HRM Lecture (10)

HRM Lecture (10) - Chapter 11 Employee Relations CHAPTER...

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Chapter 11 Employee Relations CHAPTER OVERVIEW The focus of Chapter 11 is on the relationship between individual employee and the employer or management, and the quality of that relationship in terms of communications and employee involvement in day-to-day decision-making. The chapter puts forward a theoretical model for analyzing employee involvement (EI). Greater EI has been identified with the ‘soft’ developmental HRM model, business re-engineering and changes in job design. Managerial disciplinary action is also examined as a way to moderate and control employee behaviour in the workplace Chapter objectives: After studying this chapter, you should be able to: 1. Explain why managers might want to increase employee involvement (EI) 2. Describe the different dimensions of employee involvement 3. Appreciate the importance of organizational communications in the HRM paradigm. 4. Explain different approaches to organizational communications. 5. Understand the structure and role of consultation committees, including works councils 6. Explain the concepts, values and legal framework that underline the disciplinary process in employment. CHAPTER OUTLINE Introduction Employee relations affect the day-to-day relationship between managers and non- managers in the workplace and the term ‘employee relations’ denotes an assortment of employer led initiatives for improving workplace communication, for engaging employees either directly or indirectly in decision-making and for securing employee compliance with management rules through disciplinary action. In some HRM models (e.g. Beer et al, see Figure 1.5), employee relations contribute to enhancing employee commitment. [Type text]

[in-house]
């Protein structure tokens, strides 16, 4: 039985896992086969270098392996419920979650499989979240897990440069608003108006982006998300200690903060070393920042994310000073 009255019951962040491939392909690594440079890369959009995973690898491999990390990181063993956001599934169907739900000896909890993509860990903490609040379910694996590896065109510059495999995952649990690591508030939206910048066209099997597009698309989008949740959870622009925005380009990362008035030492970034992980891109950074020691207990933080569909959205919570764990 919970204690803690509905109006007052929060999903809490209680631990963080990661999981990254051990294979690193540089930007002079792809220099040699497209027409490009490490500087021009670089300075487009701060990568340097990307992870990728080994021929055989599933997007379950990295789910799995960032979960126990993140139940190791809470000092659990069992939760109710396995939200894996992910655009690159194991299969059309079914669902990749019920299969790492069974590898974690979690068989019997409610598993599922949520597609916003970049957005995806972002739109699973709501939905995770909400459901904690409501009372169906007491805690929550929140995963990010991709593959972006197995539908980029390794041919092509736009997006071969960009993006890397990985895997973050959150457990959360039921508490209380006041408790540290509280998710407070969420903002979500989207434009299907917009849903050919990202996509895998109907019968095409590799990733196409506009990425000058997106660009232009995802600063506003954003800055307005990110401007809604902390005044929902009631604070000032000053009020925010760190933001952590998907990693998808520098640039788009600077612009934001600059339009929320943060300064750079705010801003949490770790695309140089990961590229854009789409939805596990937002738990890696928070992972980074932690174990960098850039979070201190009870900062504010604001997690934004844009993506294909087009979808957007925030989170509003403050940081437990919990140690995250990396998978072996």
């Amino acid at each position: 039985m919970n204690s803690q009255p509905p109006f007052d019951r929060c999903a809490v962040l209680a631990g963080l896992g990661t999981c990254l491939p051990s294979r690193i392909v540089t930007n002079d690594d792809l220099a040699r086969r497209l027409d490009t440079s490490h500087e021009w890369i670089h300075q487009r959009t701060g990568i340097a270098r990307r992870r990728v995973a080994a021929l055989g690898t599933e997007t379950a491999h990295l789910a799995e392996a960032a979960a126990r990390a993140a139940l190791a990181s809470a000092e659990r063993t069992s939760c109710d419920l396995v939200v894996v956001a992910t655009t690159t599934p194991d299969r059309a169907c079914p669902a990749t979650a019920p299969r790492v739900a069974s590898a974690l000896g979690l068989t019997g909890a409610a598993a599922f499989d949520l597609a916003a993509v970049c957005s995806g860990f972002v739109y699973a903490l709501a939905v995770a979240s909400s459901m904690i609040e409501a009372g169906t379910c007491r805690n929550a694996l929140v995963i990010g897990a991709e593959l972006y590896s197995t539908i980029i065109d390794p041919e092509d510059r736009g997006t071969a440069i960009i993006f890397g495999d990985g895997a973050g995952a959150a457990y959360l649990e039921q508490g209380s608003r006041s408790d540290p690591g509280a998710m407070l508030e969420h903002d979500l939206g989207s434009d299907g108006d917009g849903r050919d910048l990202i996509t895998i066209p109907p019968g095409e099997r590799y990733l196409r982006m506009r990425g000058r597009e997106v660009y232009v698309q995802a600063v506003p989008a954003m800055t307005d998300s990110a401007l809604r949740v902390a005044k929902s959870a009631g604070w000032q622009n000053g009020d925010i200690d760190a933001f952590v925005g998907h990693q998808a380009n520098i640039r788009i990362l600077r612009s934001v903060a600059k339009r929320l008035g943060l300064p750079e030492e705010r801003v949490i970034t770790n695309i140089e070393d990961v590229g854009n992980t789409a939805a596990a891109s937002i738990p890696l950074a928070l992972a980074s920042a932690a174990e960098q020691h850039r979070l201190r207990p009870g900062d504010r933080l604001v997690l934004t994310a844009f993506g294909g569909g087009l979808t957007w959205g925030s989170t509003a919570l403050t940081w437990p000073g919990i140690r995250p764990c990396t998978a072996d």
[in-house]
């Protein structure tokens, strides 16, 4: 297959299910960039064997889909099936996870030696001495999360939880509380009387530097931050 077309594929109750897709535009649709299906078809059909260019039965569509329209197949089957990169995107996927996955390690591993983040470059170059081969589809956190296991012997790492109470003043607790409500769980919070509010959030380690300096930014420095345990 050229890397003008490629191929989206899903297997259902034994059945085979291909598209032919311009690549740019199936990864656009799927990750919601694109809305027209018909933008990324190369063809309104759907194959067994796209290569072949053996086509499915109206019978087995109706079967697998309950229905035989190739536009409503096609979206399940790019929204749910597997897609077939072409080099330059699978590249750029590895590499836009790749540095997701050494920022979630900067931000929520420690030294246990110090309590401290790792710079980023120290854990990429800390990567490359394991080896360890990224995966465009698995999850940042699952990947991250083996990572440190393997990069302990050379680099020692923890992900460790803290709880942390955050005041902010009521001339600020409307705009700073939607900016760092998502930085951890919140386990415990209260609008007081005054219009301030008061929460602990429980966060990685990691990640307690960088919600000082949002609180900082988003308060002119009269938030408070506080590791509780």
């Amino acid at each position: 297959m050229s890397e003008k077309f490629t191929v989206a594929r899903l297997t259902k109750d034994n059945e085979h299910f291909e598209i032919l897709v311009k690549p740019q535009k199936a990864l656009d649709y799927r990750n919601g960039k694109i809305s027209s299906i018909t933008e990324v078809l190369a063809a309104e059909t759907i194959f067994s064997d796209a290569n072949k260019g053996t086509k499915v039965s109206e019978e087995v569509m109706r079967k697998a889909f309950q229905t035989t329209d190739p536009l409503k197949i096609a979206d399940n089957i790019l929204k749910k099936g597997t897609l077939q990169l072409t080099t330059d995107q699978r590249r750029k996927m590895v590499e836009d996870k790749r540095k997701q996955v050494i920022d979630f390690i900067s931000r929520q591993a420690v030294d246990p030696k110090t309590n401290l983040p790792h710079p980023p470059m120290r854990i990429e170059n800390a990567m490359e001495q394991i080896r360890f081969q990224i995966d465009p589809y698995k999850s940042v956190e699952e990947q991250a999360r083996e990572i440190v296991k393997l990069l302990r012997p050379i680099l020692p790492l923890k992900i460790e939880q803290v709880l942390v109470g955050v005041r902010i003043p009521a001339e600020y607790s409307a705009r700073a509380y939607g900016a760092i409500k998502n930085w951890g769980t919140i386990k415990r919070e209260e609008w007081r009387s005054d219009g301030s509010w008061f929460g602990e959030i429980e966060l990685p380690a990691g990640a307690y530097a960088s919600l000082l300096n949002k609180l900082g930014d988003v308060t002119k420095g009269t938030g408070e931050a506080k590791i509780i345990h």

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HRM in practice 11.1 This example, ‘Partnership equals profit’, reports that organizations introducing EI improve their financial performance. The nature of employee involvement Employee participation involves employees exerting a countervailing and upward pressure on management. It is also associated with an ‘adversarial model’ of workplace relations. There are two types of participation: direct and indirect . Employee involvement
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HRM Lecture (10) - Chapter 11 Employee Relations CHAPTER...

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